• PVAAS value-added measures account for the amount of evidence (standard error) when determining whether an educational entity is decidedly above or below the growth standard as defined by the model. Any model based on assessment data relies on estimates of student learning, and it is important that any value-added measure account for the amount of evidence in the growth measure when providing estimates.
  • PVAAS value-added models are sophisticated enough to accommodate different tests or changes in testing regimes. This provides educators with additional flexibility. First, they can use more tests, even if they are on differing scales. Second, they can continue to provide reporting when the tests change.

The statistical models underlying PVAAS have been validated and vetted by a variety of value-added experts. The references below include recent studies by statisticians from the RAND Corporation, a nonprofit research organization:

  • On the choice of a complex value-added model: McCaffrey, Daniel F. and J.R. Lockwood. 2008. "Value-Added Models: Analytic Issues." Prepared for the National Research Council and the National Academy of Education, Board on Testing and Accountability Workshop on Value-Added Modeling, Nov. 13-14, 2008, Washington, DC.
  • On the advantages of the longitudinal, mixed model approach: Lockwood, J.R. and Daniel F. McCaffrey. 2007. "Controlling for Individual Heterogeneity in Longitudinal Models, with Applications to Student Achievement." Electronic Journal of Statistics 1: 223-52.
  • On the insufficiency of simple value-added models: McCaffrey, Daniel F., B. Han, and J.R. Lockwood. 2008. "From Data to Bonuses: A Case Study of the Issues Related to Awarding Teachers Pay on the Basis of the Students' Progress." Presented at Performance Incentives: Their Growing Impact on American K-12 Education, Feb. 28-29, 2008, National Center on Performance Incentives at Vanderbilt University.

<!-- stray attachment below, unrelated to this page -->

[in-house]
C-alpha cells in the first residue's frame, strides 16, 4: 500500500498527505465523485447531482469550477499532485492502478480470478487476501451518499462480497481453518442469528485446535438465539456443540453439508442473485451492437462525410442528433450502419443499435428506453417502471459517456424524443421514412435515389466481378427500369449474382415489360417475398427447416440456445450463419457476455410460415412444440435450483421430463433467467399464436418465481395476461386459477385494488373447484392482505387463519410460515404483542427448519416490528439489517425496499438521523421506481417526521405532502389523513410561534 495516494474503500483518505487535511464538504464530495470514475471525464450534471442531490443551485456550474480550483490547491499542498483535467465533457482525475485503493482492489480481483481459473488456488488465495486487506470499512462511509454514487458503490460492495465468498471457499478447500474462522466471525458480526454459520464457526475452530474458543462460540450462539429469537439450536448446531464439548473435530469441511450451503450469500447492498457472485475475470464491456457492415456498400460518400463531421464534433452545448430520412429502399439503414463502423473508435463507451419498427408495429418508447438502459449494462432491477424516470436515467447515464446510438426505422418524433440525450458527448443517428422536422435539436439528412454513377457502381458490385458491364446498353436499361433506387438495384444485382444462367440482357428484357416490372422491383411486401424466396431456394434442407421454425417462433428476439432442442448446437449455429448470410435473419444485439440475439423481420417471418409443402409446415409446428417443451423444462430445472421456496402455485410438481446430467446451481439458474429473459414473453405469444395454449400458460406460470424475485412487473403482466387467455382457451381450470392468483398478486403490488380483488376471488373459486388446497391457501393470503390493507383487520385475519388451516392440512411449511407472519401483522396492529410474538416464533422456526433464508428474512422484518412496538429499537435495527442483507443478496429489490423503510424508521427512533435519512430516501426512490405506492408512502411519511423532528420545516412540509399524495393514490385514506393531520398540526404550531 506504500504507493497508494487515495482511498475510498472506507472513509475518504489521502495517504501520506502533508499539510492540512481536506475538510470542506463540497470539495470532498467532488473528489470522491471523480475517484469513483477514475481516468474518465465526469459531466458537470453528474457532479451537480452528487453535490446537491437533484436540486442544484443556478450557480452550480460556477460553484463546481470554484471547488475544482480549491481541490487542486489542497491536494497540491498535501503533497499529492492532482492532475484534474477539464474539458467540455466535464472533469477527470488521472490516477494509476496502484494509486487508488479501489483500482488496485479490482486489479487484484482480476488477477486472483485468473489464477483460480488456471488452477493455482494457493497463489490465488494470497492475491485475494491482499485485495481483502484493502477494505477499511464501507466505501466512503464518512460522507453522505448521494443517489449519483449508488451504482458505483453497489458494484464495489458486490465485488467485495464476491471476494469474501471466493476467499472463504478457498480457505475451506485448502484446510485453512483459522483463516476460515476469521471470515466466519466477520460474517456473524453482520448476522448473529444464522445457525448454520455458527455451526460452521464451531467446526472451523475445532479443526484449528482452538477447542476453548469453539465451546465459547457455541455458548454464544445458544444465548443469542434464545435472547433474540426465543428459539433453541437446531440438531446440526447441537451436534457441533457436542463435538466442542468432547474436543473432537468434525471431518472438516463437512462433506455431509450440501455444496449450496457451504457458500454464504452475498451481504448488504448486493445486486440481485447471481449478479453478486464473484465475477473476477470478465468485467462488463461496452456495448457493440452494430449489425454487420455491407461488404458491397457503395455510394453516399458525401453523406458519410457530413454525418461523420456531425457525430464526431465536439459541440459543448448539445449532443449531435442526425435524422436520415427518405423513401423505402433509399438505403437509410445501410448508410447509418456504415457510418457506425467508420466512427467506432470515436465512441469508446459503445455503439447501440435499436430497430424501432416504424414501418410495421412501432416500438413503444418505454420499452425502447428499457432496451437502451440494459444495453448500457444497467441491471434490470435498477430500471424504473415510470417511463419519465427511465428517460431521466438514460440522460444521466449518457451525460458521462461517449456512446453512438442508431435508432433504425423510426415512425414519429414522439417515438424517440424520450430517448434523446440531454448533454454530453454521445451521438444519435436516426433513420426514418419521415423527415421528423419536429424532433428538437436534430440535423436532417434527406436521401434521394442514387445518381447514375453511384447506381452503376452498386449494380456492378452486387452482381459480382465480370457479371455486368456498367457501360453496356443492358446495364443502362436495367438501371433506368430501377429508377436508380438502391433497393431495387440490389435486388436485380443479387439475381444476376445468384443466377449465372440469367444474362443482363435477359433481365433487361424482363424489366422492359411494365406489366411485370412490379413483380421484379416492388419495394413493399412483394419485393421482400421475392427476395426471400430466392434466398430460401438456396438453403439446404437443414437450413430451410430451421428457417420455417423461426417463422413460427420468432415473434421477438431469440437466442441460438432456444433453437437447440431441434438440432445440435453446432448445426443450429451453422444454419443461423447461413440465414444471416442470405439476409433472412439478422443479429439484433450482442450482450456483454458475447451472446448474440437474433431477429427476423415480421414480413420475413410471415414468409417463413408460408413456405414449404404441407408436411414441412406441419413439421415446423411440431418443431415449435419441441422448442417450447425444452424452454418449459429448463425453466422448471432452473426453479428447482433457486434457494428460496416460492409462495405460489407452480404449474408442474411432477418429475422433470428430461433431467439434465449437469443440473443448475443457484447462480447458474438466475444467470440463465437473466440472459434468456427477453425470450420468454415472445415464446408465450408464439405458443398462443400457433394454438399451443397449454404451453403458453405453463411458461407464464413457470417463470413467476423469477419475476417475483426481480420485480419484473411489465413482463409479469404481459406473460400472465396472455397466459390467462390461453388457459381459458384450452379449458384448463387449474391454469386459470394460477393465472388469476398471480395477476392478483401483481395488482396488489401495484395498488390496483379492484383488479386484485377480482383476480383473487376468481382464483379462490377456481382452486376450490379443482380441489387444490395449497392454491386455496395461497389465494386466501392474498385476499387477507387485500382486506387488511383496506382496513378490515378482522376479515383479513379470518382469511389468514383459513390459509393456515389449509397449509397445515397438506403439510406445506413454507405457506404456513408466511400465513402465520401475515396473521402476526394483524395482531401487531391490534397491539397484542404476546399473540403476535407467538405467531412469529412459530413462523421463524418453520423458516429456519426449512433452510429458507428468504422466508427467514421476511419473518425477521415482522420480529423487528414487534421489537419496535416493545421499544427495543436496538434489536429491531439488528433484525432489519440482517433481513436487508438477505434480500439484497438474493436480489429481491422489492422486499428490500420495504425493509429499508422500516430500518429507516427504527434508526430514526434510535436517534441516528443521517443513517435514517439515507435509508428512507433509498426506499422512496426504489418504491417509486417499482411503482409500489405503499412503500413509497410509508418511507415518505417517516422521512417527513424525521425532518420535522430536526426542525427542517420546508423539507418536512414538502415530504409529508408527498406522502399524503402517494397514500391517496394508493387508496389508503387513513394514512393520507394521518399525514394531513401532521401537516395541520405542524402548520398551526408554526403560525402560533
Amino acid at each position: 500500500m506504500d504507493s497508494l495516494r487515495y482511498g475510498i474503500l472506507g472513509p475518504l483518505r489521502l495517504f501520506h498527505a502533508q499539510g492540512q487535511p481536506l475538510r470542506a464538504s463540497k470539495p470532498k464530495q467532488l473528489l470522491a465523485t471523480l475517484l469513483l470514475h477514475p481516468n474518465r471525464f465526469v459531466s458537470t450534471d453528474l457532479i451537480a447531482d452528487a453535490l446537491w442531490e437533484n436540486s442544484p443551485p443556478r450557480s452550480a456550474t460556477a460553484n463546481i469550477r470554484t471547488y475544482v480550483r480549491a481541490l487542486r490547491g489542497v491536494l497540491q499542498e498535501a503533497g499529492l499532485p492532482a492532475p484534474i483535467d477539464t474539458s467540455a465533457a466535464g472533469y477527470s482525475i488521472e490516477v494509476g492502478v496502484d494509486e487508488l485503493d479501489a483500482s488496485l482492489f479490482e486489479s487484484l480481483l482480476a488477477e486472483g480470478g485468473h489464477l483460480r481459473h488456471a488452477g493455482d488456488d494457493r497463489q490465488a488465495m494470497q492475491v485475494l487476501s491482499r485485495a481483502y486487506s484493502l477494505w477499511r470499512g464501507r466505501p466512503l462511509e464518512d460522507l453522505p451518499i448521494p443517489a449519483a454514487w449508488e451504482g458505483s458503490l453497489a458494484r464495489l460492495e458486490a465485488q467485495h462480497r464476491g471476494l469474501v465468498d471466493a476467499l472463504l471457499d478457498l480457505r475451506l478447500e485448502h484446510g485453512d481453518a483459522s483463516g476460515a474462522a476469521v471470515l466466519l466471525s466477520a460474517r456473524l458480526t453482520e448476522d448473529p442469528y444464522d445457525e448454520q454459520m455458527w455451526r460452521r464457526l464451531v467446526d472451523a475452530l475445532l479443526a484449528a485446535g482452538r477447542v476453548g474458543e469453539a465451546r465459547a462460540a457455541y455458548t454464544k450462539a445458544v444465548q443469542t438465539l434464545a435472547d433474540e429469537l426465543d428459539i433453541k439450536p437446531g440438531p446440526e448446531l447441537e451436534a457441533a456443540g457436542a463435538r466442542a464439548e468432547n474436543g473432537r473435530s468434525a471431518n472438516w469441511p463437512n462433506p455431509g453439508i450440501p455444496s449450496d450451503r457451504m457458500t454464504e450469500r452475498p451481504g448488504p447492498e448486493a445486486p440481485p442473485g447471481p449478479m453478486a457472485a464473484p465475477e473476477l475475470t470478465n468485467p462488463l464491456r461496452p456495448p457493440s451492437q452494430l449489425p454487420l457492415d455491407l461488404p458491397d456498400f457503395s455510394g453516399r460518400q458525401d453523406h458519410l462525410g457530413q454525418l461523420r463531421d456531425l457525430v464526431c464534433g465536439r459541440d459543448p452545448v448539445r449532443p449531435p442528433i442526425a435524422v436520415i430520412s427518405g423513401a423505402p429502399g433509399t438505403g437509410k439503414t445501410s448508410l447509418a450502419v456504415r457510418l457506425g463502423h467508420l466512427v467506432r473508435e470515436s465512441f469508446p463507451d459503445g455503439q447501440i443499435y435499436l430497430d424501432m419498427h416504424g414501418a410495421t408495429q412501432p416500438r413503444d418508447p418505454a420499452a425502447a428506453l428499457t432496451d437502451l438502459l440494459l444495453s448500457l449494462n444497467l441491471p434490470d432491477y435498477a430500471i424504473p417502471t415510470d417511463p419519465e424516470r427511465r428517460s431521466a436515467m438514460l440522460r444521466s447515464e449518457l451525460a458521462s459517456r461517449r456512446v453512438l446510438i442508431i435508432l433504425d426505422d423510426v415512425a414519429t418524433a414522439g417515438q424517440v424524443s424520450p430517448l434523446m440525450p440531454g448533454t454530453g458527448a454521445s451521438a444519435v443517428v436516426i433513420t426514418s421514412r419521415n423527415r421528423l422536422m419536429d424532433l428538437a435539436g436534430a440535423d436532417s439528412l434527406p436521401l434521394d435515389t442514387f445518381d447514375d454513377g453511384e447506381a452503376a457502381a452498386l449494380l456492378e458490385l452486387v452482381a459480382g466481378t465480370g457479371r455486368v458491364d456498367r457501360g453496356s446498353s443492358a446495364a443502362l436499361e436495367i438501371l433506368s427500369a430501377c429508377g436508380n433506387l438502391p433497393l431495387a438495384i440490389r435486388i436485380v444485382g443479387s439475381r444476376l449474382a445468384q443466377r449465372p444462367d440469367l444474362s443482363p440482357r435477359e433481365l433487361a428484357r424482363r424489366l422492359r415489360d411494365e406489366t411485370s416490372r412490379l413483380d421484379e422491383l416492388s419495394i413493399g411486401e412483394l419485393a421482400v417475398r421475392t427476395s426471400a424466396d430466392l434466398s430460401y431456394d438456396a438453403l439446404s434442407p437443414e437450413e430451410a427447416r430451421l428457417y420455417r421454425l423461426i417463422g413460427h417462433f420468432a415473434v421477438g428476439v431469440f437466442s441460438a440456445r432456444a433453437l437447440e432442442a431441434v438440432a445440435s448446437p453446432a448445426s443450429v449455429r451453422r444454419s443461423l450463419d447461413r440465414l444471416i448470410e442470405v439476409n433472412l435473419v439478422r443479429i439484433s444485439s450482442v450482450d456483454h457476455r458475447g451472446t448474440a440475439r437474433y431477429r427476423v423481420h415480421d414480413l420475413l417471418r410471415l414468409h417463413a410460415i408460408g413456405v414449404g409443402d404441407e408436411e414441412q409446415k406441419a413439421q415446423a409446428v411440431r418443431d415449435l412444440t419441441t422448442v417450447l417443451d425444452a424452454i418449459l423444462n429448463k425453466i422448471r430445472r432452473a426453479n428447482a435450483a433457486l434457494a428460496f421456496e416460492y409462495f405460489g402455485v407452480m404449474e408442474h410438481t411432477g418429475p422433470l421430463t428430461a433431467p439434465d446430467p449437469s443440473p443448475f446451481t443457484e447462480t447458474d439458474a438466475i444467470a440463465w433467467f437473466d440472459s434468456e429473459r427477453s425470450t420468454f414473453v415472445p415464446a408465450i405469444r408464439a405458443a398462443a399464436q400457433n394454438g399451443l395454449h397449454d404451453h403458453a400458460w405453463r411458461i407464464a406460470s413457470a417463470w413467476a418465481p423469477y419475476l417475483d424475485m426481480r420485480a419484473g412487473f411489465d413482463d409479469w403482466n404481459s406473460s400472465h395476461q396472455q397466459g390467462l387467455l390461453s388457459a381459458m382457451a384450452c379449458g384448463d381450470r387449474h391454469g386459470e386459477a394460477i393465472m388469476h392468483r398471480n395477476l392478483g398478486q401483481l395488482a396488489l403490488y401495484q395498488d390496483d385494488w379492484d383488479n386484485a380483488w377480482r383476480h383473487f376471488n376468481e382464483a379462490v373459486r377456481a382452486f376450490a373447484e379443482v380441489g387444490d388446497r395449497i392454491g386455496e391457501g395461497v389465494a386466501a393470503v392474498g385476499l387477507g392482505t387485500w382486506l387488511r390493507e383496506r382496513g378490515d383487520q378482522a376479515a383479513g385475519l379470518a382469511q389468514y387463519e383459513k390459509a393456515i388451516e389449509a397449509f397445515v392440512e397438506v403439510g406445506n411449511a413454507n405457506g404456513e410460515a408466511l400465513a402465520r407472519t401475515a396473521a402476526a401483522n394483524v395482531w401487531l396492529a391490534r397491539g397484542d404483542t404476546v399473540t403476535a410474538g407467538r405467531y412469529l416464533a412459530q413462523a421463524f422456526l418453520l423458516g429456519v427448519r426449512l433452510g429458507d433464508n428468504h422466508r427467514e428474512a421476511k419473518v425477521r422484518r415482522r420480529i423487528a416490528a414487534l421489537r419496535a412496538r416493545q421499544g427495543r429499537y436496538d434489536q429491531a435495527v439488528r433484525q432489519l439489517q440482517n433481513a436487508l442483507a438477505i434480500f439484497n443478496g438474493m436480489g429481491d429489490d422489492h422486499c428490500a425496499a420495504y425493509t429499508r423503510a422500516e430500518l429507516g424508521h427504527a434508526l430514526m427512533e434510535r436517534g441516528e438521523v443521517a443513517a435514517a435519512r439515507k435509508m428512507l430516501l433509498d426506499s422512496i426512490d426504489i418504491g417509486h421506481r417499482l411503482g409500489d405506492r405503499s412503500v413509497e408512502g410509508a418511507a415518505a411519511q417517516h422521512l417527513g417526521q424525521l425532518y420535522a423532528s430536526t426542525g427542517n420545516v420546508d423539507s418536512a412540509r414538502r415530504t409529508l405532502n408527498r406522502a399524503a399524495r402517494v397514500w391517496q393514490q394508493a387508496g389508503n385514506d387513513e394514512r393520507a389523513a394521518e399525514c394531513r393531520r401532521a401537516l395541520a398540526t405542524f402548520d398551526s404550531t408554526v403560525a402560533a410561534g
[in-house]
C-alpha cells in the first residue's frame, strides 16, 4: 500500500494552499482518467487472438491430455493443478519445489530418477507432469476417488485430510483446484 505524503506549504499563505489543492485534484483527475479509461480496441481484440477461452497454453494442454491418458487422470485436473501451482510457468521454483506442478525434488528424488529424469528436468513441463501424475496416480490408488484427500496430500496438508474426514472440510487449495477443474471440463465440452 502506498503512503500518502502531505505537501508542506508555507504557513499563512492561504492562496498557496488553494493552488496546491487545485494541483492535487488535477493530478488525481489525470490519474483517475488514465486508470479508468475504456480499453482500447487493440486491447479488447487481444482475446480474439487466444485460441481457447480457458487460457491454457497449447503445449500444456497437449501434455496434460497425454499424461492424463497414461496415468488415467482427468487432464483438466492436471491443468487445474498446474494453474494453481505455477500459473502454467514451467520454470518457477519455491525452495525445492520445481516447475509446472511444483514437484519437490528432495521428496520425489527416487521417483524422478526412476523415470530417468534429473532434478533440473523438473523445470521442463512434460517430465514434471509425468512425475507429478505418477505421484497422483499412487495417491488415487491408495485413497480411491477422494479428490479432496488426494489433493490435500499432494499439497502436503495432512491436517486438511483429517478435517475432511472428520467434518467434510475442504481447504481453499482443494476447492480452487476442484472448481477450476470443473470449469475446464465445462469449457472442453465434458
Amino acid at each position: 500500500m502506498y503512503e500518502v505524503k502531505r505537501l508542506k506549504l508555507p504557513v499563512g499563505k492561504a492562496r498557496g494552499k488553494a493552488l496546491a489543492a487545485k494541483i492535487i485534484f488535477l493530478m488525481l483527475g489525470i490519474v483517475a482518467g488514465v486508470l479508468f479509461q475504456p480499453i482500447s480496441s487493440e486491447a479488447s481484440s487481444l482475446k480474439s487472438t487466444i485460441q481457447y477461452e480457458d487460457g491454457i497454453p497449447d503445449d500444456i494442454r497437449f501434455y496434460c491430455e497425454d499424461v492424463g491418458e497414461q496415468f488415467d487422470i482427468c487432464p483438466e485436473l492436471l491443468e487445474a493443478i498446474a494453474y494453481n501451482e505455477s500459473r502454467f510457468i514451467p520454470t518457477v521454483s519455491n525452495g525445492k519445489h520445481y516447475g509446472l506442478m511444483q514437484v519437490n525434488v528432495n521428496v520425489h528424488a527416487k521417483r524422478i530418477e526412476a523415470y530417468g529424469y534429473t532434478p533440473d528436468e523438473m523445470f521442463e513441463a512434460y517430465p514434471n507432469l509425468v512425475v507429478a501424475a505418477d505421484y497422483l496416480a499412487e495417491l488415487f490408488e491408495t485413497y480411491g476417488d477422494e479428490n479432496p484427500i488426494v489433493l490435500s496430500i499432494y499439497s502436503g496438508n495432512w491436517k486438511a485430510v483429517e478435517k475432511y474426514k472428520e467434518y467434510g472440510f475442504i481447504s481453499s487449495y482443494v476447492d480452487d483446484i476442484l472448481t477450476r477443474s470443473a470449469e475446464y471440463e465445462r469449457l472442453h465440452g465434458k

It is not just the models that use a sophisticated and robust process; from the moment that PSSA and Keystone assessment data arrive at SAS, they are subjected to a rigorous review to verify that these data are appropriate for value-added analyses. PVAAS uses a sophisticated process in tracking students over time, which accommodates many common data problems at the individual student level, such as missing test scores, duplicate scores, or changing student data.

PVAAS in Practice

Although the statistical approach is robust and complex, the reports in the PVAAS web application are easy to understand. Provided by subject, grade, and year, the value-added estimates are color-coded for quick understanding: dark blue or light blue indicates that students with an LEA/district, school, or teacher made more than the expected growth; green indicates that students with an LEA/district, school, or teacher made about the expected growth; and yellow or red indicates that students with an LEA/district, school, or teacher made less than the expected growth. Educators and admins can identify their strengths and opportunities for improvement at a glance. The reporting is wide-ranging, so that authorized users can also access Diagnostic reports for students by achievement level, individual student-level projections to achievement, and other reports. Educators have a comprehensive view of past practices as well as tools for current and future students. Thus, educators benefit from the rigor of the PVAAS models by gaining insight in an accessible and non-technical format. PVAAS Value-Added reports are customized for Pennsylvania reporting and preferences.